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ANC set to retain power in South Africa
May 8, 2014, 11:14 am

Millions of South Africans went to the polls on Wednesday to elect a new National Assembly and new provincial legislatures in each province [GCIS]

Millions of South Africans went to the polls on Wednesday to elect a new National Assembly and new provincial legislatures in each province [GCIS]

The African National Congress is set to retain power as results of the national and provincial elections started streaming in on Thursday morning.

With counting complete in over half of 22263 voting stations so far, the ANC’s support stood at 62.12 per cent, according to provisional figures released by the Independent Electoral Commission.

The main opposition DA (Democratic Alliance) has garnered 22.32 per cent of the vote share so far.

The South African government on Thursday announced the just-concluded general elections “successful and peaceful.”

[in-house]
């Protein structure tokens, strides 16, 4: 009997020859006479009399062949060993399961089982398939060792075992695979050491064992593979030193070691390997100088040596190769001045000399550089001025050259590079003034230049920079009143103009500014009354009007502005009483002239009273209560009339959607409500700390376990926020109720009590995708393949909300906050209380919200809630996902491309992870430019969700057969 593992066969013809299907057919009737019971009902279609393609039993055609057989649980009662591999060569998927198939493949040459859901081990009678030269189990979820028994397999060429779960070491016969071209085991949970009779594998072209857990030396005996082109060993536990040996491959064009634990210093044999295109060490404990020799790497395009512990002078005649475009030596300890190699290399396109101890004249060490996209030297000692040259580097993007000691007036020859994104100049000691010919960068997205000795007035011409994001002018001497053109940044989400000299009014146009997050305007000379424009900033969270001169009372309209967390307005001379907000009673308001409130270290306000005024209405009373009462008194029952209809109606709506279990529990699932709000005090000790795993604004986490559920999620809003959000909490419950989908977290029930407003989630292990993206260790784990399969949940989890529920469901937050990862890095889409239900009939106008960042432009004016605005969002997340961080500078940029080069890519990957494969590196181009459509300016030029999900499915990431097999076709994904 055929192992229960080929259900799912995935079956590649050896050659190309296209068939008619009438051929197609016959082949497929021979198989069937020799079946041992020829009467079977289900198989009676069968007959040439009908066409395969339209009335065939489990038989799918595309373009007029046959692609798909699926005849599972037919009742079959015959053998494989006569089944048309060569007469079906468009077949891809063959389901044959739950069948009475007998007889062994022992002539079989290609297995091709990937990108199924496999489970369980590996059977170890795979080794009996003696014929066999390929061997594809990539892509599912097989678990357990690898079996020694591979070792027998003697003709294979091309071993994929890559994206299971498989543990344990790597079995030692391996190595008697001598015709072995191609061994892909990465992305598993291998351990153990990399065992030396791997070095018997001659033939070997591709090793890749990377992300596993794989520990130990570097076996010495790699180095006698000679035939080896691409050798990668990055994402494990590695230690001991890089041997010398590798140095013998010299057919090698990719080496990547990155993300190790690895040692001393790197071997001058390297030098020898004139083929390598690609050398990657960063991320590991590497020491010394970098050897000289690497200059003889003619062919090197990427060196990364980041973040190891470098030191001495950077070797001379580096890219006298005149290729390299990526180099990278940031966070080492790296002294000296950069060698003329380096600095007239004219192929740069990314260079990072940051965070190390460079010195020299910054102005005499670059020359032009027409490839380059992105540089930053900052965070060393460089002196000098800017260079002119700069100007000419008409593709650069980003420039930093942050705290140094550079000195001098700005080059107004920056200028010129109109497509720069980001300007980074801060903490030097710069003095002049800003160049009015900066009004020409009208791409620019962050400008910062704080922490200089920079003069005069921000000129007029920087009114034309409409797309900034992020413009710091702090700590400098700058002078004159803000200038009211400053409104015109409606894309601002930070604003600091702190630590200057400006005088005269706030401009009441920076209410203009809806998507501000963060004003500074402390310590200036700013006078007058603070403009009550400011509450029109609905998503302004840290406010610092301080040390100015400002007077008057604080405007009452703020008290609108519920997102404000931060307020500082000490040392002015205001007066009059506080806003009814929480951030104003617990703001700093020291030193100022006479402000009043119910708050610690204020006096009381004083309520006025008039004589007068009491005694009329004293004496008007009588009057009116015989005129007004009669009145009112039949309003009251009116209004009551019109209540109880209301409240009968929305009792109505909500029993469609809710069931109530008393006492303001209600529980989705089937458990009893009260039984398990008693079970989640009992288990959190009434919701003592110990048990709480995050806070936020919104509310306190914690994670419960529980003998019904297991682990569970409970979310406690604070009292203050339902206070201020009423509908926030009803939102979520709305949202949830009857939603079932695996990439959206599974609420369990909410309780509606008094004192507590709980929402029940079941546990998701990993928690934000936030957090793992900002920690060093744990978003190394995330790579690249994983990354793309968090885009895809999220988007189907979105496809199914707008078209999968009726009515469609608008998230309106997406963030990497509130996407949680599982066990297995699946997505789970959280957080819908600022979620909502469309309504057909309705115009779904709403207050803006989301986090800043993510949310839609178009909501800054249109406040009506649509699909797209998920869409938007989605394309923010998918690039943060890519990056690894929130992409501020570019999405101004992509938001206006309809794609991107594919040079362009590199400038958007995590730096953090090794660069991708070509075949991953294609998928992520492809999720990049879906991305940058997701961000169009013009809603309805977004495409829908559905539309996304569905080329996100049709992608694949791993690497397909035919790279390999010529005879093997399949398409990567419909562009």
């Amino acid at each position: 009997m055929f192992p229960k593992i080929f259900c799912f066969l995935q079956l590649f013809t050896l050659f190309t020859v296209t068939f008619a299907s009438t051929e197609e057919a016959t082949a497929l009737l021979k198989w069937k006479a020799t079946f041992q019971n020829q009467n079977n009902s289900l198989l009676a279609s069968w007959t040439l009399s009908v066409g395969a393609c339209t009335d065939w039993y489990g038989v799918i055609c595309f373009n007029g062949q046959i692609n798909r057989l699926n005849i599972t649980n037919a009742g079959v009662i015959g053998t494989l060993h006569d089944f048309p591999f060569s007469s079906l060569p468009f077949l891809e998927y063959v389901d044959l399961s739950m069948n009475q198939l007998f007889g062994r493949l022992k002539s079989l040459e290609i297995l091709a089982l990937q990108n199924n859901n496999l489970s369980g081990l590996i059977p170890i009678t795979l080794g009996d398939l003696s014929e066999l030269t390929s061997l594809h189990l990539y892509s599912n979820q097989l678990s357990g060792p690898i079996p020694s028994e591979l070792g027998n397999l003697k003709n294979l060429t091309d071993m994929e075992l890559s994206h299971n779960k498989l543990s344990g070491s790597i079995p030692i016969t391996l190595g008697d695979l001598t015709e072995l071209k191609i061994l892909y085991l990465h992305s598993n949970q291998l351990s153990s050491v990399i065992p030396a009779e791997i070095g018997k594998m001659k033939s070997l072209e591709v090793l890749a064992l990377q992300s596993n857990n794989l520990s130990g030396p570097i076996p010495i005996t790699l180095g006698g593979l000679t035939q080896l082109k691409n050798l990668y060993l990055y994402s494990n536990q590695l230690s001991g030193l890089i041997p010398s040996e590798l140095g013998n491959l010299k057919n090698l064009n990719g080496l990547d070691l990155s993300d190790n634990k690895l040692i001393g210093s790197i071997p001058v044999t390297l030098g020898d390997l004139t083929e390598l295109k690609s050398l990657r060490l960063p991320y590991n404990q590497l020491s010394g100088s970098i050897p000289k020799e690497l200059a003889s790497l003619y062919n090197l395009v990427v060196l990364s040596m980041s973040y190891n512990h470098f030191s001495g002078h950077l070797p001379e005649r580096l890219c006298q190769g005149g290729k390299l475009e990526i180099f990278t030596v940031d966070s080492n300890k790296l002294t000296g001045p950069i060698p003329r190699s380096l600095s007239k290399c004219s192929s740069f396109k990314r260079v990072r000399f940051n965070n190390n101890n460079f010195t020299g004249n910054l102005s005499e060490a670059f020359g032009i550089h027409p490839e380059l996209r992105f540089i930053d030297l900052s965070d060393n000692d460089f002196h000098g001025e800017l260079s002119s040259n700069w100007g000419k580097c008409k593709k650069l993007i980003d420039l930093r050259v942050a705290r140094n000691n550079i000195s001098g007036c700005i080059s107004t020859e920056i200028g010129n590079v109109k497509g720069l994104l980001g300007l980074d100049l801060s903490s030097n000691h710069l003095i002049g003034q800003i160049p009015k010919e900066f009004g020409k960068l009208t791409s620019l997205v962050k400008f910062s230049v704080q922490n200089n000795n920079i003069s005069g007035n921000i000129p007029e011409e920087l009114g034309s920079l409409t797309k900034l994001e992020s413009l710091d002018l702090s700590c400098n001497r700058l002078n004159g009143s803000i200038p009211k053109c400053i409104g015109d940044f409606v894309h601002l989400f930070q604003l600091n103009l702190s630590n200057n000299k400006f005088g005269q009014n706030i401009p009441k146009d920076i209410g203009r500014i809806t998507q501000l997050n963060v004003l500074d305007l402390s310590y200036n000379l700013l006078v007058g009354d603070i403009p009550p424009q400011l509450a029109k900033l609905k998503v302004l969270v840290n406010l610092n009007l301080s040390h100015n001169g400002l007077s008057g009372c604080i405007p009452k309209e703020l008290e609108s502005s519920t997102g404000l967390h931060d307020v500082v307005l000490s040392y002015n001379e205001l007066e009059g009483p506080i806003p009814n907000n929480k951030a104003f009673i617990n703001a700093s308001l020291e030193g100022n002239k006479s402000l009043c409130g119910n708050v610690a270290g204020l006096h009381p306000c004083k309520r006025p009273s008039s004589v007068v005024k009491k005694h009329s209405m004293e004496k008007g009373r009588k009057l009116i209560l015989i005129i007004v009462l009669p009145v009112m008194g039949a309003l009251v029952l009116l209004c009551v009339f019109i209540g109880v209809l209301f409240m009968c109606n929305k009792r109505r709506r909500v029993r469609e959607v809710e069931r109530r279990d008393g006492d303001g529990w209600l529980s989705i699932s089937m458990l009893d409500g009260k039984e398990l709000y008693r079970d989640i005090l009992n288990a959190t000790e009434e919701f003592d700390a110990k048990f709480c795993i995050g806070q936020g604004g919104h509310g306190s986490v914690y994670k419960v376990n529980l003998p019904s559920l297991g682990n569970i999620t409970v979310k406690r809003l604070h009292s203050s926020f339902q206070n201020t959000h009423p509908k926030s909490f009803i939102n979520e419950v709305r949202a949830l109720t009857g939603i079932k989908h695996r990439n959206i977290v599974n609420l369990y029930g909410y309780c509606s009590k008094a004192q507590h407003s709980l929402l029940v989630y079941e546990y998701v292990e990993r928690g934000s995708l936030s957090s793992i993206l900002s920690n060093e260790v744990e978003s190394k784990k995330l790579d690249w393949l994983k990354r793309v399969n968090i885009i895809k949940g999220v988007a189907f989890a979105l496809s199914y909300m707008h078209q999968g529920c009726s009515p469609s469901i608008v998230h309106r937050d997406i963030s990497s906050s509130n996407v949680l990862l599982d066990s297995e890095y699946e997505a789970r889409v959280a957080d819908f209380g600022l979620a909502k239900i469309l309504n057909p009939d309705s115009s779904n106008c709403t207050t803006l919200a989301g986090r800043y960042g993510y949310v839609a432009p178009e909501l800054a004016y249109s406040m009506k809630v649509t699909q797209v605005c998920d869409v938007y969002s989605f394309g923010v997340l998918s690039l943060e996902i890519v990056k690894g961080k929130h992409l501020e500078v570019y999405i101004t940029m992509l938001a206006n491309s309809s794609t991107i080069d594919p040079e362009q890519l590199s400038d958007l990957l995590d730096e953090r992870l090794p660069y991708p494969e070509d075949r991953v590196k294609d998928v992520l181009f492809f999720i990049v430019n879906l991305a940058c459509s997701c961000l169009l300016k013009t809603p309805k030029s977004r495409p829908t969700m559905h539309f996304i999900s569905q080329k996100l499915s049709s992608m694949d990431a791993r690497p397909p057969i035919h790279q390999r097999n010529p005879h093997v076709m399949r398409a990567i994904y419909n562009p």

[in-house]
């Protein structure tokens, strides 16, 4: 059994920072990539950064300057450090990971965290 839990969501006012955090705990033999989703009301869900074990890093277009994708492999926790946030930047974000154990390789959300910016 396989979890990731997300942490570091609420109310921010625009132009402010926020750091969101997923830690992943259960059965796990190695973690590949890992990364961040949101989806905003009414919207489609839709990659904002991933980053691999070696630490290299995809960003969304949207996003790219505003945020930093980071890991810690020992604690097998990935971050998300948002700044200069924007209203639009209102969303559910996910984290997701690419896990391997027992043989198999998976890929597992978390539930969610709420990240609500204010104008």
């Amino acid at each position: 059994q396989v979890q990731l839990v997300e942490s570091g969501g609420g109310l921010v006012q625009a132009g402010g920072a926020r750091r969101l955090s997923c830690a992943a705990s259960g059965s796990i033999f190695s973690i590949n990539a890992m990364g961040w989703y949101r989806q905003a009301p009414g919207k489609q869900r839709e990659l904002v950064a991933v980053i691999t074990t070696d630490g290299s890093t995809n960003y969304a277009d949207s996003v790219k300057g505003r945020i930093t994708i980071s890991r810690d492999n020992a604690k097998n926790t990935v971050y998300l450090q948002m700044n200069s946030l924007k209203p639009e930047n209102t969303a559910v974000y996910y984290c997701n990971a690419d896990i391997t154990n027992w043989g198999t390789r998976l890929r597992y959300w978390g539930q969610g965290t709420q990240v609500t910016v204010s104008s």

“Government thanks the millions of South Africans who have voted in the country’s fifth democratic elections. We appreciate the tolerance, dignity and patience with which voters conducted themselves as they waited to cast their vote,” government spokesperson Phumla Williams said in a statement.

The elections were “mostly incident free” and “smooth running”, Williams said.

“The security measures contributed greatly to elections which were peaceful and conducted in a spirit of democracy,” she said.

The government, Williams said, acknowledges the positive spirit in which the political parties conducted themselves during the elections. “This is an indication of our maturity as a democracy.”

Williams added that the 2014 General Elections were another milestone in the country’s democratic history.

Millions of South Africans went to the polls on Wednesday to elect a new National Assembly and new provincial legislatures in each province. It was the fifth election held under conditions of universal adult suffrage since the end of the apartheid era in 1994.

The ruling African National Congress (ANC) was predicted to win about 63 percent of the votes, lower than the 65.9 percent in the 2009 elections.

It means that the party would fail to get a two- third majority it needs to “bring about radical changes.” The principal opposition DA, meanwhile, could get 23.7 per cent, higher than the 16.7 per cent it got in the last elections.

Final results are expected to be announced on Sunday.

 

TBP and Agencies

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